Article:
The Good, Better and Best of Hoses

Delivering water to your field effectively is crucial…

It may be time to replace that old field hose you’ve been using. But what type of hose should you replace it with? We can help. We have years of hands-on experience with the various hoses we sell. All have been rigorously tested at our research facility at the West Madison Little League in Madison, Wisconsin. At the WMLL, our hoses are exposed to the elements all day long — every day — and they get the full abuse. They are left on the infields from April through October where they are plugged in and used several times a day to hydrate the infield skins. Our irrigation system operating pressure is 90 psi. We have taken note about how long each of these hoses typically lasts and in what way they may fail over time as they wear. Based on this real-world testing, along with customer feedback and tendencies, we have ranked the hoses with a “Good-Better-Best” rating.


GH Field Hose: Max working pressure 150 psi. 100′ one inch diameter hose weighs 32 lbs. The GH Hose uses a PVC inner lining that is encased in another layer of PVC that is reinforced with a polyester yarn. This hose is often hard to handle in colder weather. With age it will typically blister between the two layers of PVC and with time, will then burst. Average length of life for our testing facility was 1 ½ to 3 years.


ProFlex HoseMax working pressure 150 psi. 100’ one inch diameter hose weighs 42 lbs. The ProFlex is our premium PVC hose that has a rubber feel to it. Yeah, this hose is heavy but it is extremely durable. This hose has blown away the competition in longevity at our testing facility lasting anywhere from 8 to 10 years!!! These hoses we use especially for manual irrigation all over our complex so these hoses are often dragged all over. They really resist abrasion better than any of our other hoses. The only reason these were not rated as the best hose is because 7 times out of 10, groundskeepers who call Beacon about ordering hoses will choose by weight over longevity. When these hoses finally fail on us it is usually from pin holes that develop in the hose material itself that then slowly grow with time. As you can guess, the ProFlex is also quite the wrestling match for ground crews when colder weather is in place.

Beacon Athletics


Ultralite High Pressure HoseMax working pressure 300 psi. 100’ one inch diameter hose weighs 18 lbs. The Ultralite is the lightest weight of all hoses and our most popular selling hose because of it. When this hose came on the market I was very skeptical, thinking the cloth-like exterior would be easily punctured. The Ultralite hose has an abrasion resistant woven polyester cover. The interior bladder has a helical reinforcement in order for it to retain it’s shape. The full flow couplings on the hose reduce friction loss in the flow of water through the couplings. I was pleasantly surprised at how well this hose performed and not surprised at how well it sells. All groundskeepers love a light hose, and that makes this hose an easy favorite. Additionally we found this hose to still handle fairly easily when in the cold months. It rarely, if ever, kinks. I was also surprised at how long this hose usually lasted — 3 to 4 years under the heavy use and abuse that we throw at it. This is a much tougher hose then one would think by just looking at it. Hoses usually failed on us by a collapse of the inner bladder drastically reducing water flow in the hose and making it very hard to drain. (Also see Should you buy an Ultralite High-Pressure hose?)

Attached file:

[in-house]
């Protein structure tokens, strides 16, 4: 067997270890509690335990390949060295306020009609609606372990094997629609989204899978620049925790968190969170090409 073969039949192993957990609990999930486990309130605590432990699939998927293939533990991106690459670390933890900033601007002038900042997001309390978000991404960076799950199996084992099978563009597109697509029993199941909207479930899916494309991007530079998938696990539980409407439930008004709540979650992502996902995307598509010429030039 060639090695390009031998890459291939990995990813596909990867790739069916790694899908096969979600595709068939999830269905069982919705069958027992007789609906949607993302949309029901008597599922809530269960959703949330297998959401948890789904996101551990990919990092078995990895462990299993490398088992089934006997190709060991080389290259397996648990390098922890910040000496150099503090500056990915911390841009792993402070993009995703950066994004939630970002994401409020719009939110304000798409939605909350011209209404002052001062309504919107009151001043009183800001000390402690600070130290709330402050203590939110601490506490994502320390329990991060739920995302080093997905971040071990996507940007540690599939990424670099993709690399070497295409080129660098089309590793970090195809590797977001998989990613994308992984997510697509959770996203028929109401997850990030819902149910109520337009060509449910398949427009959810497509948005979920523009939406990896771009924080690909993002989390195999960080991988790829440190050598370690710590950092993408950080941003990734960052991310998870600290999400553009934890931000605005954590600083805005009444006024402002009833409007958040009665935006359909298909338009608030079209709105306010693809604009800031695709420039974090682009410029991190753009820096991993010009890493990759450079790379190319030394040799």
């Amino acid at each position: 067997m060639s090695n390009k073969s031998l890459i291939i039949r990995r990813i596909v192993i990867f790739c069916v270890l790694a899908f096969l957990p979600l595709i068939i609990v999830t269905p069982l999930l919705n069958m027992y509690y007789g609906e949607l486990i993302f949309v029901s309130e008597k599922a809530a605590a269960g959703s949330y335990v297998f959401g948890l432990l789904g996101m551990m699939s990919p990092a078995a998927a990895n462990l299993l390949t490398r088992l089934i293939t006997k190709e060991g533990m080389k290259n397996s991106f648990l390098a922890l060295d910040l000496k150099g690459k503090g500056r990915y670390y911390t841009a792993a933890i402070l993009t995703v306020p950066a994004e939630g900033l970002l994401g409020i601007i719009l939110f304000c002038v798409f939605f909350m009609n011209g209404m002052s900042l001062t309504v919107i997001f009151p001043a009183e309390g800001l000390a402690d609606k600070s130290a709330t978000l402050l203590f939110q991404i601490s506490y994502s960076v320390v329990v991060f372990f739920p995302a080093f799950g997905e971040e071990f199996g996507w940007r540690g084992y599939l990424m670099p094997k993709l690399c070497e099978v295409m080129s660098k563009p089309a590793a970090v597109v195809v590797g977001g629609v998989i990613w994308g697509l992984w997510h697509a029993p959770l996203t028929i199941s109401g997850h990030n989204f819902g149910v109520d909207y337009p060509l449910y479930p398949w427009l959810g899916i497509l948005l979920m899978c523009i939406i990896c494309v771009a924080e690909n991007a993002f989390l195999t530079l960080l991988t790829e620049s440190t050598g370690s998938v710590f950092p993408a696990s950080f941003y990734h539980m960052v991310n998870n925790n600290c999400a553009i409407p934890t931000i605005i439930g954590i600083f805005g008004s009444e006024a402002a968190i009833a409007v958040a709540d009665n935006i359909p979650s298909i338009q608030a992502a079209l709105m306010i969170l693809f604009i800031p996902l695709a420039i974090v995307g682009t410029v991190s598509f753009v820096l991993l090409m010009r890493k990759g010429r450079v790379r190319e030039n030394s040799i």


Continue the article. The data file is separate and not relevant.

Your field hose delivers the most vital and important lifeblood to your ballfield — water. Through testing we perform on a daily basis at our research facility, we hope this information can make it much easier for you to choose the hose that best fits what you and your ballfield needs. For many, it comes down to the combination of longevity and operator health/comfort. That’s what we based our rankings on. A hose that increases operator fatigue yet lasts “forever” doesn’t necessarily gain points with ground crews. Ultimately, it is up to the head groundskeeper — do you want longevity at any cost, or is crew speed and fatigue more important to you?

NOTE: All of the hoses listed above are able to be repaired on the coupling ends or in the middle of the hose using repair kits available through Beacon. The one exception is the Ultralite hose which does not have a repair kit for replacing couplings or for mid-hose repair.

View Hose & Nozzle Options

Paul Zwaska (contributor)

A former head groundskeeper for the Baltimore Orioles, Paul has been a frequent contributor to Beacon’s Ballfield Blog and other resources and products. Among other contributions to Beacon, he authored Groundskeeper University, the pioneering online ballfield maintenance training venue.